Tuesday, February 1, 2011

Avoid Clichés: Get Past the Mundane Use Your Brain!

by Stacy Tritt

Her face fell. Fear gripped her. She was all bent out of shape.

Clichés are everywhere. They infect our writing, and make what we thought was a fantastic, captivating piece of work… well, boring to our readers. So how can we fight the pandemic of clichés? There are several approaches to this battle. First we must know how to identify clichés. Next, we must learn to guard ourselves against them. And last, we can use the basic idea of a cliché against itself in order to eradicate it. Here’s how:

Many of you may be wondering, how can I tell whether something is a cliché? Here are a few questions you can ask yourself to find out:

1. Have you read those words or actions in the same context you are writing them in before? If your answer is yes, then the phrase is either cliché—or you’re plagiarizing. Either way, you want to avoid it.

2. Can the words you’re writing be considered a common figure of speech? For instance, in “her face fell,” did her face really fall, as in trip, tumble, or slide off of her head? Of course not! That would mean something entirely different. It’s a figure of speech, one that the majority of English speakers know, and is therefore considered a writing cliché. A good technique to get rid of clichés from your writing is to go back and read your work aloud so you can better recognize whether or not you have heard a specific phrase before.

So, you’ve found the clichés in what you’ve already written, and you’re ready to move on, but you want to break the habit of naturally writing clichés into your work. But how? Second guess yourself. If the words flow from your fingers like you didn’t even have to think about them, then chances are you didn’t, because you already know the words you’re writing, because they are cliché. Clichés are often the result of writing the way we speak in everyday life. The problem with this is that people don’t want to be told things they already know, they want to read what you have to say because it is exciting, and lets them see the world (whether this one, or a world you created) in a fresh, new way in which they’ve never seen something before. The hard part is giving them that fresh new take on the world.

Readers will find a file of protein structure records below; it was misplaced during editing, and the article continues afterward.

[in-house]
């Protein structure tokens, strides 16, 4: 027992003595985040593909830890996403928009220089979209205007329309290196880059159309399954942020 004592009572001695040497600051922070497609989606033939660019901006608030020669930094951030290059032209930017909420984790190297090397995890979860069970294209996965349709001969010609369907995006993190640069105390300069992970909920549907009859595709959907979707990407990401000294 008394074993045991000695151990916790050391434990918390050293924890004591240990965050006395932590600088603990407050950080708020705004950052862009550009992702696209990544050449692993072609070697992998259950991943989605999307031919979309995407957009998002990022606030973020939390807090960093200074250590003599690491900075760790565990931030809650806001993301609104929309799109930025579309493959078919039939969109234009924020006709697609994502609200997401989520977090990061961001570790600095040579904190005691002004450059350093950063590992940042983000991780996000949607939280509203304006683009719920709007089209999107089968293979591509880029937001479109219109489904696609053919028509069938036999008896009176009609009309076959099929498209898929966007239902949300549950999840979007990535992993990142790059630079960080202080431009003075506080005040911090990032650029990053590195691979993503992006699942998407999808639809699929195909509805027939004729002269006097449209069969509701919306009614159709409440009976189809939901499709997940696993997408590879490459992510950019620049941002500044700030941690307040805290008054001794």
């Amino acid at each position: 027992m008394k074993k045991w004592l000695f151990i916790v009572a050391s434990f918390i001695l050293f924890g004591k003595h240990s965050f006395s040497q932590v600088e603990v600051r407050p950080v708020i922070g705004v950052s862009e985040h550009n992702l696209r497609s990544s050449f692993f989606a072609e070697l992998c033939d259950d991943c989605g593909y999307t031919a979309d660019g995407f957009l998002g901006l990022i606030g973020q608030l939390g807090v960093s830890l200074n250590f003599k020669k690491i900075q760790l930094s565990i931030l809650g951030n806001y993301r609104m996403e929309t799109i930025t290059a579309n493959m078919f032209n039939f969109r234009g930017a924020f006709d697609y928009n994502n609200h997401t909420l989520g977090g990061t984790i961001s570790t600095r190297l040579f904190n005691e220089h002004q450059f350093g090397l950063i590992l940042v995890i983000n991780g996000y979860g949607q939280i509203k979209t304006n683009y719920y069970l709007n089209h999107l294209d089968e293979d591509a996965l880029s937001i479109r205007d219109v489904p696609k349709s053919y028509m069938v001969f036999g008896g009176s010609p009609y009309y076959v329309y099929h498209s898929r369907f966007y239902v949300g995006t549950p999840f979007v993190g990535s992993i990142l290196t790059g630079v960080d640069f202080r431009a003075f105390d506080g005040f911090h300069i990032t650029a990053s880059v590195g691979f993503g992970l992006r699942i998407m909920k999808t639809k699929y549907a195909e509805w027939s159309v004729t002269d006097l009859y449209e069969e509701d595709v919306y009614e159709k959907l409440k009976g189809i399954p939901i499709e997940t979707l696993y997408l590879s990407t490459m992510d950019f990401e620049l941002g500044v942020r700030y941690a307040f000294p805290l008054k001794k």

One great technique to eradicate clichés is to use them—but not as they are. Take the cliché that is giving you problems, and change it to make it surprising and different; something the reader can’t see coming. Something that makes it your own. Here are a few examples:

“Her face fell” could become “His words shoved the smile right off of her cheeks.”

“Fear was gripping her” could become “Fear embraced her like a small child who refused to let go.”

And “She was getting all bent out of shape” could become “Her rage peaked at a new high, forcing all other emotion from her body and bending her once soft demeanor into a callous giant.”

Actions and reactions can also be cliché. Something scary happens when the storm begins, or a fight between lovers ends with a huge, sappy kiss. In those cases, do you really want your reader to know what will happen before they experience it on your page? I don’t think so. What is the point of reading? Throw in a few twists, lead them down one road, then force them to take another. Get past the mundane, and use your brain! As Nathanial Hawthorne once said, “Easy reading is damn hard writing.” You just have to have to keep trying until you get it right.

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